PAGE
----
When you have your program working, call the instructor over and demo it.

Instructor's Initials:

Advance Drawing Using Inheritance

The Java Graphics2D package provides a set of advanced drawing tools. For instance, it provides the facilities to set the width of the drawing brush, to scale images, to sheer images, to fill drawing objects with textures and many more advanced methods. While providing advanced features, it, nevertheless, provides access to the drawing methods of the Graphics object. This magical access is provided via the object-oriented concept of inheritance.

In order to briefly explore the concept of inheritance, open the Java 1.5 API documentation in your browser. Select the java.awt package and the Graphics2D class. Note the inheritance tree given in the top section of the Graphics2D page. This tree lists the relationship between parent classes and child classes in the Graphics2D class hierarchy. The uppermost class, grandparent in this case, of the Graphics2D class is the Object class. All Java classes are derived from the Object class, which means that every Java class inherits (has the same) public methods and public fields as the Object class. Thus the Graphics class has all the public methods and fields that the Object class has plus methods and fields of its own. Likewise, the Graphics2D class has all the public methods and fields of both the Object class and the Graphics class.

The relationship between classes is said to be an "is-a" relationship as it is applied to objects. Thus a Graphics object is-a Object object. Likewise, a Graphics2D object is-a Graphics object. It is also true that a Graphics2D object is-a Object object. One aspect of these class hierarchies in an object-oriented language like Java is that objects can be converted for use as any type of object higher in the class hierarchy by simply casting. For instance if we have a Graphics2D object, say g, we can always treat it as a Graphics object using the command:   (Graphics) g. The general rule is: An object lower in the class hierarchy can always be cast to an object higher in the class hierarchy. The reverse, casting an object higher in the class hierarchy to one lower in the class hierarchy is not generally possible.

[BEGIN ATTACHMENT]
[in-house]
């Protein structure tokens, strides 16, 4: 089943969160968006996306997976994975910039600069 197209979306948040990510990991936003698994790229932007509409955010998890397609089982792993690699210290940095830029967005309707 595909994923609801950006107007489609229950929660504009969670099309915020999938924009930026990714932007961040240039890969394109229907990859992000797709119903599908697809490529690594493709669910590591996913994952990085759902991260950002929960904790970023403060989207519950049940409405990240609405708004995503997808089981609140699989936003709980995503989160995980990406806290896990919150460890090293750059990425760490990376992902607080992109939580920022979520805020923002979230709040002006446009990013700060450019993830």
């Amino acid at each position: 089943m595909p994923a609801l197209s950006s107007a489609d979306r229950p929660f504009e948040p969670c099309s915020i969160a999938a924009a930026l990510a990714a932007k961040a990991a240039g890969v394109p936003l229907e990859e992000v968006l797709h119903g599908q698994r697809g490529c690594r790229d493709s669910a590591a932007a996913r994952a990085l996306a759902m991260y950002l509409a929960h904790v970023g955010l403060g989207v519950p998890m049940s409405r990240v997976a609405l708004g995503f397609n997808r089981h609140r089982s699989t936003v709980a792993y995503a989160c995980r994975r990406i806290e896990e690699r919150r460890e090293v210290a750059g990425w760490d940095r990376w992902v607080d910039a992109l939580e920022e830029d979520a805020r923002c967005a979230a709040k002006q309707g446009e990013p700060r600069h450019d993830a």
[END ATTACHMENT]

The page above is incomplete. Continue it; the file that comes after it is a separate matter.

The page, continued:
Graphics2D objects when used with images in Java are a special case. Each image in Java is associated with a Graphics2D object rather than just a Graphics object. If this is true, then how did the methods above that used the line Graphics g = this.getGraphics() work?

Answer:










Instructor's Initials:

The commands to setup the use of a Graphics2D context for drawing on an image is given Figure 3. Note the cast that is really a cast back to the original Graphics2D object of the image.

  Graphics   graphics = this.getGraphics();
  Graphics2D g2D = (Graphics2D) graphics;

Figure 3:  Code to Get a Graphics2D Context

X-ing It Out

Create a method for the Picture class with the following signature:

    public void drawWideDashedX(Color color, float width)

that draws a red X using a dashed line of the specified width across the picture. Your textbook lists a few helpful Java API methods on pages 246-248. More information on drawing methods is available, of course, in the Java 1.5 API documentation for the Graphics and Graphics2D classes.

When your method works call the instructor over and demo it.

Instructor's Initials:

Fully Functional Scaling

The Graphics2D object provides a general scaling method for images. This procedure is based upon creating an AffineTransform object that can be applied to create a new picture object. Your textbook presents a general scaling method in Program 60. Add this method to your Picture class, and test it out. After you have it working, add it to your image processing project to scale a picture to 0.75 times it original size.

When you have your program working, call the instructor over and demo it.

Instructor's Initials:

The End